Some people prioritize their own living expenses over the amount that goes to their heirs. For the others, the exact opposite will be true. This can result in an ad hoc flipping back and forth of goals which can feel ungrounded and provoke anxiety in times of market uncertainty.  

But it is possible to strike a balance between competing goals and craft a long-term investment strategy that is designed to address multiple goals at once–as long as you’re clear on your priorities. You should always understand what your long-term goals are and how they relate to each other, even if the picture is and maybe always will be a little fuzzy.  At Fiduciary Trust, our long-term relationships with our clients enable us to partner with you in the goal discernment process and work to match your investment strategy with your evolving concerns, wherever they stand.  

  1.  Revisit Often to Keep Your Plans Fresh

We advise clients to review their cash-flows and short- and long-term goals on an annual basis. You also should review them whenever you’re feeling uneasy about your financial affairs, or upon significant events—whether these are personal in nature like marriage, divorce, inheritance or change in job, or outside of your control like the current events and market turmoil we’re all experiencing.  

While it can be  important to ground yourself in the facts of your situation, any review should always aim to be forward looking and ask the essential questions: Have your cash-flow needs changed? Have your goals changed? Have your priorities shifted, or do your goals and cash-flows relate in a new way? 

Asking these questions creates a process of rediscovery and helps ensure your financial plans remain fresh and tied to how you actually want to live.  

We Are Here to Help

Please contact your Fiduciary Trust relationship manager to have these conversations and address the concerns you may be having related to current market conditions.  Our professionals are skilled at helping our clients understand and develop the dynamic relationships that go into a successful financial future.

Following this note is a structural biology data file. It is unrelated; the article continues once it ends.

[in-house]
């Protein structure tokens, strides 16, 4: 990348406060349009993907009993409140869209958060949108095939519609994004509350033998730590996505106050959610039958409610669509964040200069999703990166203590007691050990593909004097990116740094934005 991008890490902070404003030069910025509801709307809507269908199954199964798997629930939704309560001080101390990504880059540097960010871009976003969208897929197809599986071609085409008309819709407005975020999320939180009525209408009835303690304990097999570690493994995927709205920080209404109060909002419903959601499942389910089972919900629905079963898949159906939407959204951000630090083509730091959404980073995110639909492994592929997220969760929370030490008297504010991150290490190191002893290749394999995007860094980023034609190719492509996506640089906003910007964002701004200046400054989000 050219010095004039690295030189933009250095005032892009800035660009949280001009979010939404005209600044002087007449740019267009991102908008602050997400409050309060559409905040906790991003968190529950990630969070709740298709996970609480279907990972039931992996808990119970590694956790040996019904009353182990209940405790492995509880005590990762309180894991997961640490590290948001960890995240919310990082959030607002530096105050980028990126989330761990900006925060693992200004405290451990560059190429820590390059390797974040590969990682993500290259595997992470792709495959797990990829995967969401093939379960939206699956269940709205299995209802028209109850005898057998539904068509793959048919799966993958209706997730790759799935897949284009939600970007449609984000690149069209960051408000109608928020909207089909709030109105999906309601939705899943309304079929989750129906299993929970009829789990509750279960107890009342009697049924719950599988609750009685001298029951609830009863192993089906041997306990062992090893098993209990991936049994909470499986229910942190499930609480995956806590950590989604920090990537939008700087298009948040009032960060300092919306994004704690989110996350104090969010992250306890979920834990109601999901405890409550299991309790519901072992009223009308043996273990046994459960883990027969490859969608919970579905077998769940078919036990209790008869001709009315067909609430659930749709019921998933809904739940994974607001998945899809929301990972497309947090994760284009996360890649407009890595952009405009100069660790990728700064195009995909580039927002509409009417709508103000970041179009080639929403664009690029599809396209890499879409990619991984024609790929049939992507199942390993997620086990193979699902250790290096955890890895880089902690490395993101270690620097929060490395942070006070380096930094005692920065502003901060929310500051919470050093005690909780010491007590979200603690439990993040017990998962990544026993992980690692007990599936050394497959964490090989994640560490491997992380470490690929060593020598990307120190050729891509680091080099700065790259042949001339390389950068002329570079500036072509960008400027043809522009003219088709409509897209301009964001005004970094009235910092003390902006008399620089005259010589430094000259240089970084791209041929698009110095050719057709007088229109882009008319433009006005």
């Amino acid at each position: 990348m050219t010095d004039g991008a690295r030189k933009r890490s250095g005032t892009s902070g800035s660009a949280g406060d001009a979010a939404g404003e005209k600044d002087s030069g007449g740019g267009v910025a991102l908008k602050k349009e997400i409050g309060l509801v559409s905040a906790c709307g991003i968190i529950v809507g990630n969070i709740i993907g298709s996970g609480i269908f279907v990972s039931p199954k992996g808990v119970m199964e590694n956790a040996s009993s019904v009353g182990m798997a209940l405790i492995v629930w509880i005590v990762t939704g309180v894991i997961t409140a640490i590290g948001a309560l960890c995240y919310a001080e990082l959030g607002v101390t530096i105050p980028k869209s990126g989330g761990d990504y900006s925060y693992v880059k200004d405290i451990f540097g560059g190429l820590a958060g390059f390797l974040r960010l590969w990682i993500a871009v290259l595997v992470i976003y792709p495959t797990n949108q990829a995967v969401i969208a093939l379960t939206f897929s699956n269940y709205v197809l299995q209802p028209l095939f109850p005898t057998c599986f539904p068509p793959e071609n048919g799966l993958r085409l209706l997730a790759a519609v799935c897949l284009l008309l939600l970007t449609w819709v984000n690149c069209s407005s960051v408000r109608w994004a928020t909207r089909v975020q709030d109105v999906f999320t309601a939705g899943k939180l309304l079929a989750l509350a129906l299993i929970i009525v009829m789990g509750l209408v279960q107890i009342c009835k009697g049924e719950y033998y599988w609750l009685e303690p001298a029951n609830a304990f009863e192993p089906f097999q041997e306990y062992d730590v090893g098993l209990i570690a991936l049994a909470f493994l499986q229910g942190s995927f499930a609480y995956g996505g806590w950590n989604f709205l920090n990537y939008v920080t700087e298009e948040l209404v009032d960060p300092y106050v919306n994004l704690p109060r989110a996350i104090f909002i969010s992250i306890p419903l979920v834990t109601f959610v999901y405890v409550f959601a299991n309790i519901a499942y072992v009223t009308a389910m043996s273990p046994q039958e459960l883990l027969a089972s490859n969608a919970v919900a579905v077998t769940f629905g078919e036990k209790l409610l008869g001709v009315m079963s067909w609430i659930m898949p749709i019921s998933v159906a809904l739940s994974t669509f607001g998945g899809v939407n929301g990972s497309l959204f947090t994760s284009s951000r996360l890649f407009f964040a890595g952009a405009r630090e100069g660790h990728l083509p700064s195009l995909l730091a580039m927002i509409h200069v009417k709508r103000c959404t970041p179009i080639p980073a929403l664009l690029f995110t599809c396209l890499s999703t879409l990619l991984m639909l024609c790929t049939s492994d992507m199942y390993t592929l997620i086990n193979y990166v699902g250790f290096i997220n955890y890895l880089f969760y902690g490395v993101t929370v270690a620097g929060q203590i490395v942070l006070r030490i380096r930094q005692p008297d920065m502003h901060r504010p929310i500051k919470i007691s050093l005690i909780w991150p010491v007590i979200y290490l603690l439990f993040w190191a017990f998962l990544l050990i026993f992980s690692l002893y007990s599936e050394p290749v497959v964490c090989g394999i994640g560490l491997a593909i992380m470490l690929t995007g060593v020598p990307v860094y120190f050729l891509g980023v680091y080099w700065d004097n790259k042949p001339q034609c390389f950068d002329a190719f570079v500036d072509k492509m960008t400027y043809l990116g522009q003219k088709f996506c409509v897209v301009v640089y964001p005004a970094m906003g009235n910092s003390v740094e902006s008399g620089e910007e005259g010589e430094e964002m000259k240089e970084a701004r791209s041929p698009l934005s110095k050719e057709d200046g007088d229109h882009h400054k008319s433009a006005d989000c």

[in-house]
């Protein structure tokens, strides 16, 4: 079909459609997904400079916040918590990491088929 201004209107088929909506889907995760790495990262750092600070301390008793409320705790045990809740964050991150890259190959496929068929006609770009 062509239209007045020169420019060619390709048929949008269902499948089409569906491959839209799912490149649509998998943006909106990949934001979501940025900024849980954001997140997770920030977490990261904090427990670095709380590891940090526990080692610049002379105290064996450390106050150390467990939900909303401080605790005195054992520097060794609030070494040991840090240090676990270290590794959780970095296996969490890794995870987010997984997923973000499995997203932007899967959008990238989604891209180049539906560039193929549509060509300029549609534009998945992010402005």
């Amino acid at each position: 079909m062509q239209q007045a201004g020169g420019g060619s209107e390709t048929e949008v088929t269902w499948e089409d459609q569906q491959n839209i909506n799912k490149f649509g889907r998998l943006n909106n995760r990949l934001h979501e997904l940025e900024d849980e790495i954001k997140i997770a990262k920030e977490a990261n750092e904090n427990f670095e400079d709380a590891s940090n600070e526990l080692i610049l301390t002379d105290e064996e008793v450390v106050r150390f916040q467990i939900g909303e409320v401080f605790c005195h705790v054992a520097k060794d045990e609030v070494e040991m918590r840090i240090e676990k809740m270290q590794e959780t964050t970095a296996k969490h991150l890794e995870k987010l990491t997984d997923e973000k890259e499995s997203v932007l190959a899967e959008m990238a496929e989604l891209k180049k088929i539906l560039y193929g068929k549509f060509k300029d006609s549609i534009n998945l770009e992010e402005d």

This communication is intended solely to provide general information. The information and opinions stated may change without notice. The information and opinions do not represent a complete analysis of every material fact. Statements of fact have been obtained from sources deemed reliable, but no representation is made as to their completeness or accuracy. The opinions expressed are not intended as individual investment, tax or estate planning advice or as a recommendation of any particular security, strategy or investment product. Please consult your personal advisor to determine whether this information may be appropriate for you. This information is provided solely for insight into our general management philosophy and process. Historical performance does not guarantee future results and results may differ over future time periods.

IRS Circular 230 Notice: Pursuant to relevant U.S. Treasury regulations, we inform you that any tax advice contained in this communication is not intended or written to be used, and cannot be used, for the purpose of (i) avoiding penalties under the Internal Revenue Code or (ii) promoting, marketing or recommending to another party any transaction or matter addressed herein. You should seek advice based on your particular circumstances from your tax advisor.